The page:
The Flaw in His Diamond

By: Susan Stephens


 ‘SO. WHAT DO we know about him?’ Leaning her hands, palms flat, on her no-nonsense scrubbed pine table, Eva glared, first at her older, married sister, Britt, and then at her younger sister, Leila.

 Leila’s cheeks flushed pink, though she was used to Eva ranting. Leila’s middle sister was strong. And that was a polite way of putting it. Eva was also one hell of a pain in the neck when she was in one of her campaigning moods as she was now. Leila adored both her sisters, though she sometimes wished Eva could find a man and move out of the family home, taking her emotional pyrotechnics with her. How tranquil would life be then? Leila could only dream. But would anyone take Eva on? Both Leila and Britt had tried to interest the available men in Skavanga in Eva by extolling the many virtues of their firebrand sister, but none of the men had been interested in taking Eva anywhere, unless it was for a game of pool or darts. They had countered Leila and Britt’s glowing recommendations by reminding them about Eva’s famous temper and how loud she could shout, before turning their attention to quieter, more amenable companions.

 ‘Come on!’ Eva rapped, standing straight and planting her hands on her hips. ‘I need answers here. It’s all right for you, Britt—married to the Black Sheikh, one of the leading lights in the consortium. I don’t expect you to compromise your loyalties by having an opinion. But you, Leila? Shame. On. You. I’m surprised you can’t see that, if we allow them to, the consortium will happily rampage over our polar landscape and then move on. And don’t tell me I’m overreacting. That’s what will happen if one of us doesn’t make a stand.’

 That was the thing about Eva, Leila mused as she removed herself to a quiet place in her head. Eva could have an argument all by herself without anyone else even taking part.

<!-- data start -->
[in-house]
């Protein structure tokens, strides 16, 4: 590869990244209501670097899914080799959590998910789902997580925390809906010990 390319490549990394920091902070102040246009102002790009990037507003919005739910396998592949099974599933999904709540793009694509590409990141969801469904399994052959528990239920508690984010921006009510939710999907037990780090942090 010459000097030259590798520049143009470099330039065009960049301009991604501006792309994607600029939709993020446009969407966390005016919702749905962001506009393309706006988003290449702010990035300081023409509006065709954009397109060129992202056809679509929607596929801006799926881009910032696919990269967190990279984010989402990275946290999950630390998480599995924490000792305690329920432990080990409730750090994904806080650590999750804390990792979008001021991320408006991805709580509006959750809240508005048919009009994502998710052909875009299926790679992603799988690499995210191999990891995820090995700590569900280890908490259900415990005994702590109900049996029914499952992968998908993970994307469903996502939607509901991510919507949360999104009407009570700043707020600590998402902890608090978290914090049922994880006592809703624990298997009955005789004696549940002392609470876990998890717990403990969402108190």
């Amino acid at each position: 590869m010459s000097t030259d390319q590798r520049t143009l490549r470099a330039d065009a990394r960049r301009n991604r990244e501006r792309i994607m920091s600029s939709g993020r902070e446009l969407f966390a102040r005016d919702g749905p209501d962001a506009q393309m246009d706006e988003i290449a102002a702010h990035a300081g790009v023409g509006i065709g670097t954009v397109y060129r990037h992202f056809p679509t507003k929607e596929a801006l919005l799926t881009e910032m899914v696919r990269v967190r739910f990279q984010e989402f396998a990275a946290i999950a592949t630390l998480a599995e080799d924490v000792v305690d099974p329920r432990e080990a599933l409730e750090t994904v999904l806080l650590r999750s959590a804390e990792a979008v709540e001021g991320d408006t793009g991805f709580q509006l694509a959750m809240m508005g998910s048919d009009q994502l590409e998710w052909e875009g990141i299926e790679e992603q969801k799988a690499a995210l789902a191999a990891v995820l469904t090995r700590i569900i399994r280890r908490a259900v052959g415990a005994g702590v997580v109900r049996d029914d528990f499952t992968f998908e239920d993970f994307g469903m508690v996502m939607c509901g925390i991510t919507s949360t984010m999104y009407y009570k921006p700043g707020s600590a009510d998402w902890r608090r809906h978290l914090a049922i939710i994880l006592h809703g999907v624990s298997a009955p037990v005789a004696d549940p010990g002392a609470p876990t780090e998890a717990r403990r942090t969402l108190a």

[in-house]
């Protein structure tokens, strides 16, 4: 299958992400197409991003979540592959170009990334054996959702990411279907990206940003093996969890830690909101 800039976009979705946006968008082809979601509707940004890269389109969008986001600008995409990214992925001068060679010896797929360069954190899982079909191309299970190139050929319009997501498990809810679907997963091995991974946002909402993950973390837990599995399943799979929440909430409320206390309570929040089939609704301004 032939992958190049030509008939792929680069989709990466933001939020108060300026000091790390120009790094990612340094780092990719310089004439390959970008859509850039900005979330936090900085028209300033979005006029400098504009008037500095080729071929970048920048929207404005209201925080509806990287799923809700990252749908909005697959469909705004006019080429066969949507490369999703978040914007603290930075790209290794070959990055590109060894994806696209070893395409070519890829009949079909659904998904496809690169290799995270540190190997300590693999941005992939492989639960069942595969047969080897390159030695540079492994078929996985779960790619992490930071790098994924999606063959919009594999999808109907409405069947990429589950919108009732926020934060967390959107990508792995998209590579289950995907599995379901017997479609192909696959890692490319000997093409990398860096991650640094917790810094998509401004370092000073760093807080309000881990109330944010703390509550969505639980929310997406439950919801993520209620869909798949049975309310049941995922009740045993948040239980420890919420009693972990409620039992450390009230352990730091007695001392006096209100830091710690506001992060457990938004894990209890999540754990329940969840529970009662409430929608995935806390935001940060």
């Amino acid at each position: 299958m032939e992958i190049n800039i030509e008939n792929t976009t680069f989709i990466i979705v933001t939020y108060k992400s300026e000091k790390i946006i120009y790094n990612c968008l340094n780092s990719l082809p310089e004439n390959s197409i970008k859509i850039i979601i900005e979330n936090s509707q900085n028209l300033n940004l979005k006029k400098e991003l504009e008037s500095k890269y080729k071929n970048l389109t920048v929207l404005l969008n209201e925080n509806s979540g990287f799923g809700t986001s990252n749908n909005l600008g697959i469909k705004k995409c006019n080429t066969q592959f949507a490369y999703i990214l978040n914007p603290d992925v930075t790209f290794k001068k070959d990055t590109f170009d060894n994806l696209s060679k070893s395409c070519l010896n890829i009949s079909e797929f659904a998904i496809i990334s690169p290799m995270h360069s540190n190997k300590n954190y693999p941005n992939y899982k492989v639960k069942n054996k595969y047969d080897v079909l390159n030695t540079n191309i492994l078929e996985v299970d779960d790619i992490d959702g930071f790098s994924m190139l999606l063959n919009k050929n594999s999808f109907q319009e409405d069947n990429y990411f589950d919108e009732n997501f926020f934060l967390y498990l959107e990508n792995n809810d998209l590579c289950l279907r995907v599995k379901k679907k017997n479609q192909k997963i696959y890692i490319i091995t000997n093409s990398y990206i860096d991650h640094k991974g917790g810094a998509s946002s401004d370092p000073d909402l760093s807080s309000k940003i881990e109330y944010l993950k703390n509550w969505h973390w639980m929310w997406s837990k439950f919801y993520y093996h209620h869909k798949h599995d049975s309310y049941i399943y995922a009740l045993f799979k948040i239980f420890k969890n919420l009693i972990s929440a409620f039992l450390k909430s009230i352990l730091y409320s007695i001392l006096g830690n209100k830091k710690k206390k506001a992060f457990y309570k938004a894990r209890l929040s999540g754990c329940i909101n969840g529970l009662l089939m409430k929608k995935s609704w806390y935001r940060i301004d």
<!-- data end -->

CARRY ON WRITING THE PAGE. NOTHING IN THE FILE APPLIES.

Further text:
‘I won’t let the consortium have everything its own way, even if you will,’ Eva continued heatedly, ‘and before you say a word, Britt, let me make this quite clear. I might have seen our family business stolen from under our noses by three unscrupulous men but, unlike you, I have no intention of sleeping with one of them to make me feel better—’

 ‘That’s enough,’ Leila cut in with unusual fire. ‘Have you forgotten your sister is married to Sheikh Sharif?’

 Shaking her head, Leila smiled an apology on behalf of Eva to Britt, who shrugged. Both sisters were accustomed to Eva’s tirades. What Eva needed was a curb on that temper. Her heart was in the right place, but their sister rarely thought before she spoke—or acted. And that was far more worrying, as far as Leila was concerned.

 ‘Well, you two are utterly useless,’ Eva exploded as her sisters continued sipping their coffee and reading their newspapers, and generally concentrating on other things as they waited for Eva’s tirade to burn itself out.

 Tossing back her flame-red explosion of waist-length curls, Eva picked up the newspaper, her frown deepening as she scanned the latest developments at the mine, spearheaded by the man she had had her knife into since her nemesis, Roman Quisvada, had first shocked her into silence at Britt’s wedding with his swarthy good looks and inflexible manner.

 ‘Count Roman Quisvada?’ she intoned scathingly. ‘Well, that’s a ridiculous name to begin with.’

 ‘He’s Italian, Eva,’ Britt murmured patiently as she carried on reading her newspaper. ‘And he’s a bona fide count. It’s an ancient title—’

 ‘Count? My foot!’ Eva scoffed. ‘He can count how many pickets I’m going to assemble at the mine. That should keep him busy counting!’

 ‘And I believe he’s quite strong-minded,’ Britt observed mildly, flashing a glance at Leila.

 ‘He’s the same guy I slammed the door on at your wedding?’ Eva peered at Roman’s image in the press. ‘As I remember it, he didn’t take much scaring off on that occasion.’

 ‘You can stop rubbing your hands with glee at the thought of taking him on again,’ Leila warned. ‘When you met him at the wedding, it was the door to the bridal suite you shut in his face, so you could hardly expect him to stick his foot in and demand entry.’

 ‘Anyone would think he’d made an impression on you, Eva,’ Britt remarked as she laid down her newspaper. ‘We’re certainly wasting a lot of time and energy on him if he didn’t.’

 Eva gave a scornful huff. ‘I just can’t bear being pushed around, that’s all.’

 ‘We need the money, Eva,’ Britt calmly pointed out. ‘We must keep the consortium on board. We cannot afford to upset this man. The mine would have gone down without the consortium’s investment, throwing hundreds of people out of work. Is that what you want?’

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